Berra, Lawrence Peter ("Yogi")

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BERRA, Lawrence Peter ("Yogi")

(b. 12 May 1925 in St. Louis, Missouri), Hall of Fame baseball player, coach, and manager who epitomized the winning tradition of the New York Yankees from the late 1940s to the mid-1960s.

Berra was the youngest son and one of five children born to Pietro Berra, a factory worker, and Paulina Longoni, a homemaker, who were first-generation immigrants from northern Italy. Joe Garagiola, the future major league catcher and sportscaster, lived across the street from Berra on "the Hill," an Italian neighborhood in St. Louis. Berra quit school after the eighth grade and in 1942 signed with the New York Yankees for a $500 bonus and $90 a month. He was assigned to the Norfolk (Virginia) Tars of the Class B Piedmont League. When he turned eighteen in 1943, he enlisted in the U.S. Navy and participated in the invasion of Normandy at Omaha Beach on D-Day, 6 June 1944. Berra received a distinguished unit citation and two battle stars for his military service. After the war he played for the minor league team in New London, Connecticut, and in 1946 he was promoted to the Newark (New Jersey) Bears of the Triple A International League. He joined the Yankees at the close of the 1946 season and played with them until 1963.

On 26 January 1949 Berra married Carmen Short. Berra and his wife had three sons; the youngest, Dale, enjoyed a ten-year major league career with the Pittsburgh Pirates and New York Yankees. Berra and his wife are longtime residents of Montclair, New Jersey.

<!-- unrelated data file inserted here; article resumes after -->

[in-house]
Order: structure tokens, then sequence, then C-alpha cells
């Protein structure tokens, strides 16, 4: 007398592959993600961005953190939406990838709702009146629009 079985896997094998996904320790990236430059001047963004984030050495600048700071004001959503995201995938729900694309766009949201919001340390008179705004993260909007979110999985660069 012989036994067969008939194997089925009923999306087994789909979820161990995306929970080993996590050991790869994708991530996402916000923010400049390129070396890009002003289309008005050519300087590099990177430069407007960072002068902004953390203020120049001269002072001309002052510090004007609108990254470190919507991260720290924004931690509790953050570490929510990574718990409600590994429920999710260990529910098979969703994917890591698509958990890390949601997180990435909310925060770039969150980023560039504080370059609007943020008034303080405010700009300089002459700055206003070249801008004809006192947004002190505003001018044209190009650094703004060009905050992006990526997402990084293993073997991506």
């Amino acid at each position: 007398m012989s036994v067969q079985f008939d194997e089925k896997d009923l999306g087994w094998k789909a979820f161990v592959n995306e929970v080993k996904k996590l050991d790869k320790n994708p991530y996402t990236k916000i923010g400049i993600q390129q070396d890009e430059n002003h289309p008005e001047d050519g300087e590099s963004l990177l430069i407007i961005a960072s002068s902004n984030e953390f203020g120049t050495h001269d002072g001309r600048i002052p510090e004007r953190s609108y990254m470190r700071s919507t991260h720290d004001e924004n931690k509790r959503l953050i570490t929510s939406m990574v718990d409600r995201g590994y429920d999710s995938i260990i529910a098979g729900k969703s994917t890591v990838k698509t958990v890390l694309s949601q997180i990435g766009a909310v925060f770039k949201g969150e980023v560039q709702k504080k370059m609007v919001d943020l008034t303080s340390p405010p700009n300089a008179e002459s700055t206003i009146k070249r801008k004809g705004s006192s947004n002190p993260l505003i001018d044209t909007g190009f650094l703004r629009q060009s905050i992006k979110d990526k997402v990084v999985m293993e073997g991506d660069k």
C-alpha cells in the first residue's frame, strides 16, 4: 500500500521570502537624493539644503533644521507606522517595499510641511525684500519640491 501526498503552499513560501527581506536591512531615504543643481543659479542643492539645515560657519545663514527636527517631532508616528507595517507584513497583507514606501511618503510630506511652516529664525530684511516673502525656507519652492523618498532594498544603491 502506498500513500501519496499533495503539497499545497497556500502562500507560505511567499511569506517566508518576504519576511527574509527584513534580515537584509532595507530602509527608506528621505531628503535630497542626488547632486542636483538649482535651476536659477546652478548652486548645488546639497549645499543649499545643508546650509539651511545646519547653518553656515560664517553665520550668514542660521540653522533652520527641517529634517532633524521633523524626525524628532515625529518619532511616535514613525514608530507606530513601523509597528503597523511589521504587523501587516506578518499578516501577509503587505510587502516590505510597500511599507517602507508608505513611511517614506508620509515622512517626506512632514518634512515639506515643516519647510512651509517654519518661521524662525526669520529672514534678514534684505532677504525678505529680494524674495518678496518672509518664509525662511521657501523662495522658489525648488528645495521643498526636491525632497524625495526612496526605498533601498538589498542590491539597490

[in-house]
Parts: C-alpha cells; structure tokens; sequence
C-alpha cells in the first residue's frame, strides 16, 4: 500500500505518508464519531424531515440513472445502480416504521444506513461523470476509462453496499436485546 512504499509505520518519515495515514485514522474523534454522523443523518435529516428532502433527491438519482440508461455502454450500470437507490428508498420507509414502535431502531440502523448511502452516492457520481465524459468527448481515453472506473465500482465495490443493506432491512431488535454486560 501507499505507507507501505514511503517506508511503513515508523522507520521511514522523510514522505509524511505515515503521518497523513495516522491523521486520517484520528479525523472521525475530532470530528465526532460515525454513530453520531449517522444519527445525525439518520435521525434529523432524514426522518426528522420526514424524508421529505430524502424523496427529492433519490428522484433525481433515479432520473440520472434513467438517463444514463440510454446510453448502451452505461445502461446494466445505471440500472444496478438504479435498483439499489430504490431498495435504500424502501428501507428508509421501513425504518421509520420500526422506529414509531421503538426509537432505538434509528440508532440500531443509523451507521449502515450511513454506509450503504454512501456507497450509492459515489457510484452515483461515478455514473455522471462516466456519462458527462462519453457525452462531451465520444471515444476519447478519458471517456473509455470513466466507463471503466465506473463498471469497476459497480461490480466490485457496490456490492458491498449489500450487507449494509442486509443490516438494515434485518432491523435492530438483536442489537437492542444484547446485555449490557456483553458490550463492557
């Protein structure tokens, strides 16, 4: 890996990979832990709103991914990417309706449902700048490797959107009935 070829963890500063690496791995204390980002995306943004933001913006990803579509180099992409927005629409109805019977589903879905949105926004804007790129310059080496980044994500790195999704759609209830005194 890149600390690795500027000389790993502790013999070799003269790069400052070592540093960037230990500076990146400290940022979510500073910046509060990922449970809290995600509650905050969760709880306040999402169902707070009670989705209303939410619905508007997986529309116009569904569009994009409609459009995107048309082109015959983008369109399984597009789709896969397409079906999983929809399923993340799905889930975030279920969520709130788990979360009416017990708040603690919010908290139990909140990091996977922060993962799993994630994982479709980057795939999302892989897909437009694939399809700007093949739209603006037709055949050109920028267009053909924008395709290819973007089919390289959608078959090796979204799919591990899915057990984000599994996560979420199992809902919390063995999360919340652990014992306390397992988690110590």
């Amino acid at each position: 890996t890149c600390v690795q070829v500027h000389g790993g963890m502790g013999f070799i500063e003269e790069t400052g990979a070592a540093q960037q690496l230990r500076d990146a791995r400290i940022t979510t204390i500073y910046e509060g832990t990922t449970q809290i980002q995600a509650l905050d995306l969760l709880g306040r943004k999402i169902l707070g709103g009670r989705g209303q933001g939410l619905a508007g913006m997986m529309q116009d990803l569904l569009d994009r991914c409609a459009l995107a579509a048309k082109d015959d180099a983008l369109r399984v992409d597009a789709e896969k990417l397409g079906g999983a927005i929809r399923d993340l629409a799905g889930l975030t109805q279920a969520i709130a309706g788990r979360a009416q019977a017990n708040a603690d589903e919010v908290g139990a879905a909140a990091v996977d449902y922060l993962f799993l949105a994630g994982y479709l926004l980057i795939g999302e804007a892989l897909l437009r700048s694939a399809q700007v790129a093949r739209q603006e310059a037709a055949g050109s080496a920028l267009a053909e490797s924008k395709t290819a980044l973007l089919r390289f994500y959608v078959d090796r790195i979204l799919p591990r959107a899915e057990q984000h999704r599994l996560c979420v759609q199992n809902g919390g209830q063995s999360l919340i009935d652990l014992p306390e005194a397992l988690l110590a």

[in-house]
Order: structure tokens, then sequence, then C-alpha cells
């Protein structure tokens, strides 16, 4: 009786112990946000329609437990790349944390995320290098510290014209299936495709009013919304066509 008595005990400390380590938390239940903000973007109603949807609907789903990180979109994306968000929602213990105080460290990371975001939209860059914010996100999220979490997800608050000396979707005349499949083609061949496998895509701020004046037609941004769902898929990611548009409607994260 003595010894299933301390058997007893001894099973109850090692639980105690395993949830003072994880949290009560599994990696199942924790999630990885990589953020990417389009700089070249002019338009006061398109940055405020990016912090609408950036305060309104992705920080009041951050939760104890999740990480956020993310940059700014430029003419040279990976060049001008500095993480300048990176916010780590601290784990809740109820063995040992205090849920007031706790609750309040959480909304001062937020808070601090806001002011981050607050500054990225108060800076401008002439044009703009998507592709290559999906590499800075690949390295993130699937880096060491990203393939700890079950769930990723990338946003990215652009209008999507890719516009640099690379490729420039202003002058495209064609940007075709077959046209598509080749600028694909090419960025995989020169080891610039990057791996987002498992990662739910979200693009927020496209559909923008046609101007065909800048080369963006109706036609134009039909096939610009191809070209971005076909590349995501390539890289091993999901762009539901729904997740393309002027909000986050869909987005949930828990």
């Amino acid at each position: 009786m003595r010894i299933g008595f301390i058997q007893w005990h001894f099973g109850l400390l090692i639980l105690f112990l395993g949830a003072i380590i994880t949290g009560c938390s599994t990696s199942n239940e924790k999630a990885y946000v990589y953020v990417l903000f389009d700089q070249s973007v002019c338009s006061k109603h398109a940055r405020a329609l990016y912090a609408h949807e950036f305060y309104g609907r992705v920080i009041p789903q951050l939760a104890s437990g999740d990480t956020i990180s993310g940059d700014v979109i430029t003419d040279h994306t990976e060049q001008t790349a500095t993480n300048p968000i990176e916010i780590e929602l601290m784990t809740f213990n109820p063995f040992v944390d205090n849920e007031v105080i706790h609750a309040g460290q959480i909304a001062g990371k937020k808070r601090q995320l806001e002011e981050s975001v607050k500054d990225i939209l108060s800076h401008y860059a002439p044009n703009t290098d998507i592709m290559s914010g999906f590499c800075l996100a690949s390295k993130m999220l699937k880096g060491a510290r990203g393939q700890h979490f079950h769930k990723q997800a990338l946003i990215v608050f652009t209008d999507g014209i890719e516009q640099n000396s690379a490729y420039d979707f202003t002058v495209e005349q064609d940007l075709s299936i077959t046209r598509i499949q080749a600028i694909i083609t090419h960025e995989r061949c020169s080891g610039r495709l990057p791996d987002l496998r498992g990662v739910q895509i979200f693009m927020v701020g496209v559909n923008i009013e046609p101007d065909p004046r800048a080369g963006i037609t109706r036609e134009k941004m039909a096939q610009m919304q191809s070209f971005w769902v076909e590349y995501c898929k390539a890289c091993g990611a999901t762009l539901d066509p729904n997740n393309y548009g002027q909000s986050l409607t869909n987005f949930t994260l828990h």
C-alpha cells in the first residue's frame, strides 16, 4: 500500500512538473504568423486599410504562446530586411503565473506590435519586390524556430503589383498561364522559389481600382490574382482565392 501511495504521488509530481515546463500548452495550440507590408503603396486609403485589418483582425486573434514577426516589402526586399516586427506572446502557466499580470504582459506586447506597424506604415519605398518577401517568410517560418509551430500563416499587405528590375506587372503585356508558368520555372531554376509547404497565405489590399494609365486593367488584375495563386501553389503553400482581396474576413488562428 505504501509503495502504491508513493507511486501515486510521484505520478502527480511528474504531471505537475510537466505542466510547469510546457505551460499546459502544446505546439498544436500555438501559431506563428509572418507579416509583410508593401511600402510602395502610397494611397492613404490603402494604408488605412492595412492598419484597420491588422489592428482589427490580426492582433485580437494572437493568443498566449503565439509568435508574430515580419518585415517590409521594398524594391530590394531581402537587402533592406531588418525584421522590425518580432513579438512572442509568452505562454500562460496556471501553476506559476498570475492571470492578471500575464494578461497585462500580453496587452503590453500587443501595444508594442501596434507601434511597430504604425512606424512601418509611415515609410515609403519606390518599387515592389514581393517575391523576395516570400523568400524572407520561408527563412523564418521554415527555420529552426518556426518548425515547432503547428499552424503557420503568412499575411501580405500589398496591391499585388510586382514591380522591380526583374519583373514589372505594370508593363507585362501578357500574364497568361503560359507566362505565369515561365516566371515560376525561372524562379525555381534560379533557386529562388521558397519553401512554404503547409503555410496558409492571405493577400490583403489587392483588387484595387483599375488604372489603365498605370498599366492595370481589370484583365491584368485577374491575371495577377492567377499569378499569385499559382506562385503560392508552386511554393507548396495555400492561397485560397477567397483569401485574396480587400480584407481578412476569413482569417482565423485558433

Berra was initially a platoon catcher and outfielder, but after Casey Stengel joined the Yankees as manager in 1949, Berra blossomed into a star. Former Yankees catcher Bill Dickey took him under his wing, as Berra famously said later, to "learn me all his experience." Under Dickey's tutelage, he became an excellent defensive catcher. In fact, Berra was selected the Most Valuable Player in the American League in 1951, 1954, and 1955 and was a fifteen-time All-Star. He caught an average of 143 of the 154 regular season games for the Yankees from 1950 to 1955, and he called Don Larsen's no-hit perfect game from behind the plate in game five of the 1956 World Series––twenty-seven consecutive outs––against the Brooklyn Dodgers. He played 148 consecutive games without an error between July 1957 and May 1959. He was the only player who remained on the Yankees roster during Stengel's entire tenure as manager (1949 to 1960). Stengel referred to Berra as "my assistant manager," declared that except for Joe DiMaggio he was "the greatest player I ever had to manage," and recalled in his autobiography that Berra "has got a sports mind. And he did a beautiful job for me for many years."